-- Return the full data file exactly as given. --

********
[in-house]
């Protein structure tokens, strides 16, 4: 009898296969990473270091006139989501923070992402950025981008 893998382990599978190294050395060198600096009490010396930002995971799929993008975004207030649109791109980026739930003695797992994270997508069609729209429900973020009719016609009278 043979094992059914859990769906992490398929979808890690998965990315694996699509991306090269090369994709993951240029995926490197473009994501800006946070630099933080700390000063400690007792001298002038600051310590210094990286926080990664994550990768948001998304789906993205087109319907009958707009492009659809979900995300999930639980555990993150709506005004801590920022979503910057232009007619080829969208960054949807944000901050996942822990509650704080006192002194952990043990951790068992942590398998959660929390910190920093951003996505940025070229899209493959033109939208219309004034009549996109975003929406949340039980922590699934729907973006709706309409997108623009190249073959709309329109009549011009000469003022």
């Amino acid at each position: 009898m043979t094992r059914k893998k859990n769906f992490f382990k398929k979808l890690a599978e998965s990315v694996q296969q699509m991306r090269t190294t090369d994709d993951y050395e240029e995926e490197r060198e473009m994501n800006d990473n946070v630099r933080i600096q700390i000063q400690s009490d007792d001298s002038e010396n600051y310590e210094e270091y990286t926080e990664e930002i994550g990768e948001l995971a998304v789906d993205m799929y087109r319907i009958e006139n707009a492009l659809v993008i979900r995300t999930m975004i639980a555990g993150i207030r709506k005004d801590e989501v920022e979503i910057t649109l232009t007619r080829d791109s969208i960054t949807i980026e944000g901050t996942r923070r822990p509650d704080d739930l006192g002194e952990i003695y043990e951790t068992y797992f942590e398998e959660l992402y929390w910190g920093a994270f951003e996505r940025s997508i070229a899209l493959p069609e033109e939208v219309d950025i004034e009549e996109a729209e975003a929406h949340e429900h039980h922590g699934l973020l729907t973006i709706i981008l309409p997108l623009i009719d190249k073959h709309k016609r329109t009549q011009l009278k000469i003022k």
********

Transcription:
[in-house]
């Protein structure tokens, strides 16, 4: 009898296969990473270091006139989501923070992402950025981008 893998382990599978190294050395060198600096009490010396930002995971799929993008975004207030649109791109980026739930003695797992994270997508069609729209429900973020009719016609009278 043979094992059914859990769906992490398929979808890690998965990315694996699509991306090269090369994709993951240029995926490197473009994501800006946070630099933080700390000063400690007792001298002038600051310590210094990286926080990664994550990768948001998304789906993205087109319907009958707009492009659809979900995300999930639980555990993150709506005004801590920022979503910057232009007619080829969208960054949807944000901050996942822990509650704080006192002194952990043990951790068992942590398998959660929390910190920093951003996505940025070229899209493959033109939208219309004034009549996109975003929406949340039980922590699934729907973006709706309409997108623009190249073959709309329109009549011009000469003022």
């Amino acid at each position: 009898m043979t094992r059914k893998k859990n769906f992490f382990k398929k979808l890690a599978e998965s990315v694996q296969q699509m991306r090269t190294t090369d994709d993951y050395e240029e995926e490197r060198e473009m994501n800006d990473n946070v630099r933080i600096q700390i000063q400690s009490d007792d001298s002038e010396n600051y310590e210094e270091y990286t926080e990664e930002i994550g990768e948001l995971a998304v789906d993205m799929y087109r319907i009958e006139n707009a492009l659809v993008i979900r995300t999930m975004i639980a555990g993150i207030r709506k005004d801590e989501v920022e979503i910057t649109l232009t007619r080829d791109s969208i960054t949807i980026e944000g901050t996942r923070r822990p509650d704080d739930l006192g002194e952990i003695y043990e951790t068992y797992f942590e398998e959660l992402y929390w910190g920093a994270f951003e996505r940025s997508i070229a899209l493959p069609e033109e939208v219309d950025i004034e009549e996109a729209e975003a929406h949340e429900h039980h922590g699934l973020l729907t973006i709706i981008l309409p997108l623009i009719d190249k073959h709309k016609r329109t009549q011009l009278k000469i003022k």